Job sharing

From Wikipedia, the free encyclopedia
Jump to: navigation, search

Job sharing or work sharing is an employment arrangement where typically two people are retained on a part-time or reduced-time basis to perform a job normally fulfilled by one person working full-time. Compensation is apportioned between the workers, thus leading to a net reduction in per-employee income.

History[edit]

The news media began reporting in earnest on job sharing in the 1970s and 1980s.[1] The practice was most often described as a solution tailored for women, as one Associated Press article summarized, "a compromise between fulltime housework and full-time employment".[2] Job sharing became even more prevalent during the 2000s, as women have succeeded professionally in greater numbers and proportionally seek out alternative work arrangements.[1]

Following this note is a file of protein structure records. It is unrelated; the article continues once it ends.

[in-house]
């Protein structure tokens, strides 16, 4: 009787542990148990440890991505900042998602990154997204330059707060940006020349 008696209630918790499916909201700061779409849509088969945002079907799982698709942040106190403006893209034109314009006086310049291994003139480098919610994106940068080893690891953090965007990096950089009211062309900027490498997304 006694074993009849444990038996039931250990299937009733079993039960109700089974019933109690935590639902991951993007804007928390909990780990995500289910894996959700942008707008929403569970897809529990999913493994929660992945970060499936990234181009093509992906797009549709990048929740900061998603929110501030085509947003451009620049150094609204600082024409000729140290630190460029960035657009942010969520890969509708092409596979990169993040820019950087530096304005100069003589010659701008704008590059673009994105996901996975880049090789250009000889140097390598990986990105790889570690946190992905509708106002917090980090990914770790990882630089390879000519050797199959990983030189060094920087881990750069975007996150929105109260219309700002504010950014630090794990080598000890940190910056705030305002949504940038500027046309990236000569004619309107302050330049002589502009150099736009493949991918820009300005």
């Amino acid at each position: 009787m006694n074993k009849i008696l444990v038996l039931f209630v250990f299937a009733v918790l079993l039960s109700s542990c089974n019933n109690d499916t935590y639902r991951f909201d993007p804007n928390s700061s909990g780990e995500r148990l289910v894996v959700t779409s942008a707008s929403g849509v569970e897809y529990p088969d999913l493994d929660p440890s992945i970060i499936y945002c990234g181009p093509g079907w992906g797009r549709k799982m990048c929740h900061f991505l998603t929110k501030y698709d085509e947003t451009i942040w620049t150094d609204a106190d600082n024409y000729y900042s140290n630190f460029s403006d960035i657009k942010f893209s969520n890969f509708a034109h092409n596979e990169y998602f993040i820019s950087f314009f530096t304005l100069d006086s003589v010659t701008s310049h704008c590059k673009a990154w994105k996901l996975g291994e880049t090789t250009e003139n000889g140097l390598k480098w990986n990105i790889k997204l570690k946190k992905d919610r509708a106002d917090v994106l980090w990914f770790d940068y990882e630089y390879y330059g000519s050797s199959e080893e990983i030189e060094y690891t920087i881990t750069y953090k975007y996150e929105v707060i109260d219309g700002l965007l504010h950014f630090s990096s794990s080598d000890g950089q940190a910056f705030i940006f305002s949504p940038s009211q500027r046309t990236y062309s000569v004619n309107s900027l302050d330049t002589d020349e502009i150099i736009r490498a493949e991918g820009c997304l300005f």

The banking, insurance, teaching and library professions are cited as more commonly using job sharing. Some companies that use job sharing include New York Life Insurance Company, Fireman's Fund Insurance Company, and Walgreens drugstores.[3]

Advantages and disadvantages[edit]

For employees seeking more free time for themselves, job sharing may be a way to take back more control of their personal lives.[4] Employees who job share frequently attribute their decision to "quality of life" issues.[4] Studies have shown that net productivity increases when two people share the same 40-hour job.[2][5]

However, there is an inherent challenge in making job sharing work for the rest of the company's stakeholders. The "handoff" or "handover" communication between those sharing the job is essential, and co-workers must adapt to working with each other, for example, one person being responsible for a task on Monday, but another on Tuesday.

See also[edit]

References[edit]

External links[edit]